A couple of days ago I was helping a student that was attempting to bind in Marichyasana D (don’t we all love this asana). It was during Mysore Class which gave me the opportunity to really spend time and give my full attention to the student – one of the main reasons why I love this kind of class.
I sat down next to her and talked her through a routine of steps, addressing each body part involved in it – ankle, knee, hips, spine, shoulders. I usually choose this approach instead of simply adjusting the student, unless it’s obvious the person could do it or I really know the person from following their daily practice for a while.
The advantage of giving verbal instructions is that the student has to do all the actions by herself instead of being pushed and pulled into the asana with an adjustment. The adjustment might get the student quicker into the pose, but if I don’t know the student or am not sure how she feels in her knee and ankles, I prefer the verbal approach first.
So back to the story: We attempted to go deeper five times, and 5 times she stopped at the same moment, started shaking her head as to say “no way” and told me she cannot do it. My reply was always asking her: Where do you feel an obstacle? Is there any pain? As there was no pain I kept suggesting to try again.
Then she suddenly went all the way and did the full asana, binding her hands, breathing. Even I was perplex for a moment. What had happened? I don’t know. She didn’t know.
Here are some take aways:
Don’t just push and adjust your students as the only means to experience an asana
Talk to them and let them do the work. The work and exploration is where learning can take place.If they cannot explore and self-inquire and feel what’s going on in their own bodies, how can they grow awareness in their practice?
Ask questions instead of just giving them the answers. Then they have to reflect what is stopping them. Plus you as the teacher might actually learn something about what they are experiencing – and it might be completely different to what you feel in a particular asana.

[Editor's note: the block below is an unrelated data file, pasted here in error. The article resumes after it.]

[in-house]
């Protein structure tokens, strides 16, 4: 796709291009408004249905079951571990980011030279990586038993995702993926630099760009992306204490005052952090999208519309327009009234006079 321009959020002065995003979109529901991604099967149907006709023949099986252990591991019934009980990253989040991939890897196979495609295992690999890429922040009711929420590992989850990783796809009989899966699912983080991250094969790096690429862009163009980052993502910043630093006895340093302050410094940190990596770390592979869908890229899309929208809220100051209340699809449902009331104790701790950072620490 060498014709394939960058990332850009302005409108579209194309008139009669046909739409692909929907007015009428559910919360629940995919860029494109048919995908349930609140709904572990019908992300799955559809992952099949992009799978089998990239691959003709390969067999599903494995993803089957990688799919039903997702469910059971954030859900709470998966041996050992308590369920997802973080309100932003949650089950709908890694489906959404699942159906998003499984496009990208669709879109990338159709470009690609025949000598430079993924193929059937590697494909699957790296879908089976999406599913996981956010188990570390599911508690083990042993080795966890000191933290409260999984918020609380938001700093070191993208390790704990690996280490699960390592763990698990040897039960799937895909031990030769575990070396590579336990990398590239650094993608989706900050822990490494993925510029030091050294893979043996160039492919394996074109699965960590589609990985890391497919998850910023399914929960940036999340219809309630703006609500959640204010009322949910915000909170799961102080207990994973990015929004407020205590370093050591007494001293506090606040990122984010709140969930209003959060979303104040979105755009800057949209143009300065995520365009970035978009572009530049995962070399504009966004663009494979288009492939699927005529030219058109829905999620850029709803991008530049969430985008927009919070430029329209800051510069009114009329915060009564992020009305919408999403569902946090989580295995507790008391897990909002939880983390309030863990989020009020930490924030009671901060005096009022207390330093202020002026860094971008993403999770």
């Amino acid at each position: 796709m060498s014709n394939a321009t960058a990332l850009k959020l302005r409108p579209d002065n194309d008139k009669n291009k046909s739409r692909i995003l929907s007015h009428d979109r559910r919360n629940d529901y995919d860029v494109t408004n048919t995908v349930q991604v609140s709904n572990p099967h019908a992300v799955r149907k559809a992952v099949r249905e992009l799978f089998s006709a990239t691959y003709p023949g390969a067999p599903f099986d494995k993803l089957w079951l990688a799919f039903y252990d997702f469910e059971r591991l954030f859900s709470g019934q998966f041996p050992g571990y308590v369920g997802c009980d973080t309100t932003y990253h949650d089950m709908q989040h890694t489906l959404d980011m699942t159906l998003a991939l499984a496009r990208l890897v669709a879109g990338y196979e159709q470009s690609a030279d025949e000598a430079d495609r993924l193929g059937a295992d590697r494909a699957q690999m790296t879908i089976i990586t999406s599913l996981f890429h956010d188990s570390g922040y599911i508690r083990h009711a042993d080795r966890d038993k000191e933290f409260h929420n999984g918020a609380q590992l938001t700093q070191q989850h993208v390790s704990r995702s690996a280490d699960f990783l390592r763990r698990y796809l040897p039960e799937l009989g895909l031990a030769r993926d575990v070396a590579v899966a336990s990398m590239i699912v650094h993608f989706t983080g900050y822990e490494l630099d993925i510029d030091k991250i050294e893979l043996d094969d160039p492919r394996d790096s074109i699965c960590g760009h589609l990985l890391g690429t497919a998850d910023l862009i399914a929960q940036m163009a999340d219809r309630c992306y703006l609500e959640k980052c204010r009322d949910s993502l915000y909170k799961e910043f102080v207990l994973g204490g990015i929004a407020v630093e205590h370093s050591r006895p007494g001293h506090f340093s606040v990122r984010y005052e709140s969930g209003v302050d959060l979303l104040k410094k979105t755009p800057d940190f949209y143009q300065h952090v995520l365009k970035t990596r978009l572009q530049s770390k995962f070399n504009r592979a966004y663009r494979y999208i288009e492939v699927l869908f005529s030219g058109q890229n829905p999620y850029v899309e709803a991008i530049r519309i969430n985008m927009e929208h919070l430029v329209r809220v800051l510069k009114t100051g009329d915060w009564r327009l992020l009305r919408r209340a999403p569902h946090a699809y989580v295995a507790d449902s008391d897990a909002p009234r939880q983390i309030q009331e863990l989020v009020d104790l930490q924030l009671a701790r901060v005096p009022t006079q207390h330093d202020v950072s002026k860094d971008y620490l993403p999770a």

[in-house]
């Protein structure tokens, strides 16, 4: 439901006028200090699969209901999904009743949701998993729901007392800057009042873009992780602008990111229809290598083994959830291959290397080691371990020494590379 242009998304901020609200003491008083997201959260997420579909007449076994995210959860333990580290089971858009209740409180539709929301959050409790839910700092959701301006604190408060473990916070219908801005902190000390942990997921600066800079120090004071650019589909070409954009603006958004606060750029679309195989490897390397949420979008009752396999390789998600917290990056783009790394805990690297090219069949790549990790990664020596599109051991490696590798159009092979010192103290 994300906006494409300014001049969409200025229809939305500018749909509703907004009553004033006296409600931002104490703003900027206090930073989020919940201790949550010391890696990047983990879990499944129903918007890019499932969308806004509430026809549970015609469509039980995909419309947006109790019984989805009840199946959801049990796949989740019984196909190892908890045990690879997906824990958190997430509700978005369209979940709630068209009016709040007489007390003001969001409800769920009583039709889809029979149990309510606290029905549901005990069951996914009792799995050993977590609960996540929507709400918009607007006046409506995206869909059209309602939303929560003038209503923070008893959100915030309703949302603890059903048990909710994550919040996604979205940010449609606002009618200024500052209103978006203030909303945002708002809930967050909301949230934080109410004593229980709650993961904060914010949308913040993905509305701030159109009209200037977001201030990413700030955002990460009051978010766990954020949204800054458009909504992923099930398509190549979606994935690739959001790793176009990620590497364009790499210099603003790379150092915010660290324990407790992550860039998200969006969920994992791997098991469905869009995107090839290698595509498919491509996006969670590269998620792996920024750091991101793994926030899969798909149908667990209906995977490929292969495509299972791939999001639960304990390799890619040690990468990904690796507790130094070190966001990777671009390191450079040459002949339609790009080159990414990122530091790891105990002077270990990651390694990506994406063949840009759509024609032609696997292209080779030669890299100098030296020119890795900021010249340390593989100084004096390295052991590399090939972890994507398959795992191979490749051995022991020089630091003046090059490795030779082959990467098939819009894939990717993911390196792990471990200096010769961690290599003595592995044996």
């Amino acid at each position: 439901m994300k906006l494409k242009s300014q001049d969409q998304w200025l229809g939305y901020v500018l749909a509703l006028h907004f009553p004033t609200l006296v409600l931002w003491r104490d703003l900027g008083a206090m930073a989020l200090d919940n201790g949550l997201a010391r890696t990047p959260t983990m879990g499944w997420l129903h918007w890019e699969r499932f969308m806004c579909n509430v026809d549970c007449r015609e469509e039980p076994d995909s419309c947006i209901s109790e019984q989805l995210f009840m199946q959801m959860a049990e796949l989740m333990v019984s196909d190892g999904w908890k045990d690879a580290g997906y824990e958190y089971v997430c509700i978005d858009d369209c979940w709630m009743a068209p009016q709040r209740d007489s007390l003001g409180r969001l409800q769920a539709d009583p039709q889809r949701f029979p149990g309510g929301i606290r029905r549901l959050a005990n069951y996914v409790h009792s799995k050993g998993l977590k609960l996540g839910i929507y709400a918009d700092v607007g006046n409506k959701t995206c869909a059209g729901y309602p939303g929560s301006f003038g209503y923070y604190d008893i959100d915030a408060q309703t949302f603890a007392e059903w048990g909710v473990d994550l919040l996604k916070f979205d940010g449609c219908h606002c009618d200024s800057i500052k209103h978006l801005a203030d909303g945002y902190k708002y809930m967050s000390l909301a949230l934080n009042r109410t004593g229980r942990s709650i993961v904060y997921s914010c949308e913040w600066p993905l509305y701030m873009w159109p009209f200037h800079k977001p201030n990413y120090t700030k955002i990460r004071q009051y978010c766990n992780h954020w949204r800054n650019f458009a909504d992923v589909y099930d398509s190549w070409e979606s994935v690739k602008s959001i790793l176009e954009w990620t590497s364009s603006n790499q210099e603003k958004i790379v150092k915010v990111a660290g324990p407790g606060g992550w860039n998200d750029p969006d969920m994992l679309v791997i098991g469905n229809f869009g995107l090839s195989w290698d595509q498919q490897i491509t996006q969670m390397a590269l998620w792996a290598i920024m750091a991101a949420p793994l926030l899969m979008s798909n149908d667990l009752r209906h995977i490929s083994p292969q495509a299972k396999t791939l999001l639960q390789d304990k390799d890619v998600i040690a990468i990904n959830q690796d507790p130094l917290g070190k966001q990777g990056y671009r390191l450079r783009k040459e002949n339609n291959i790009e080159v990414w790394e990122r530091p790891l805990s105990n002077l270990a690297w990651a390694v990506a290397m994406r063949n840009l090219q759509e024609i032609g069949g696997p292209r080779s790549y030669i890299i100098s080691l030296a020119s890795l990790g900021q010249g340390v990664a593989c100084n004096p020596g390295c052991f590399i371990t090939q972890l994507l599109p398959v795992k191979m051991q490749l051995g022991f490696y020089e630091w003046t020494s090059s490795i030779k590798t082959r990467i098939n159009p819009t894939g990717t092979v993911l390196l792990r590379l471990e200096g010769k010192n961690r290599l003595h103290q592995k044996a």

The mind is a suggestion engine
The mind produces thoughts – and it produces the whole day. We won’t stop the stream of thoughts, we might just detach from it, and we surely shouldn’t take every thought as fact, rather as a suggestion.
When attempting a challenging asana, thoughts might come up like
“I want to stop”,
“This feels too uncomfortable”,
“I can definitely do the full asana today”,
“My hip is not open enough”,
“My hip is very open and can do it”.
Any of these thoughts might be helpful or dangerous, motivating or limiting. It’s our job as a practitioner to notice and explore what is behind every thought, check it for accuracy (as we do with any suggestion, right?) and how it’s related to what’s happening in this very moment.
As a teacher it can be helpful to inquire the thoughts of the student, point out obvious false claims of the mind (you know this person that say “I cannot do it” and then does it a second later?) and urge the student to actually feel what is happening in the moment instead of following a (maybe habitual) thought (see next point)
Show persistence with your students
To get over limits and develop our potential, we need to get over the mind barrier. I forgot the exact statistics, but about 90 percent of the thoughts that you thought yesterday, you will think again today and tomorrow. If we have habit thoughts such as I am not strong, I am stiff, I cannot do that, you will most likely have them also in your Yoga practice. What helps is getting aware of those thoughts, when they appear, switching them around into a positive thought and not letting yourself be held back by these thoughts.
If you are a teacher, be persistent and keep inquiring and challenge the student to test whether their thoughts are helpful in the present moment.
Use discomfort as a sign, not a reason to quit
Discomfort can be a sign to back up – especially if the discomfort involves pain. Yet it can also mean
“deepen your breath”,
“find another way”,
“adjust a certain body part”,
“open another body part more”
There are many ways to deal with discomfort, and running away is not a good one.
Is there a chance for injury – modify to be safe. Is the discomfort just a thought – let the thought go and get back into your body. Is there a way to adjust myself – do it. Discomfort does not mean to stop what you are doing. It’s a sign for further exploring the situation and finding different angles, modifications, and of course acknowledging the actual limits of your body and mind in that moment. But any limit is temporary – never take it as a final.
As always, those ideas require you as the teacher to practice what you teach and to be genuinely curious in students practice.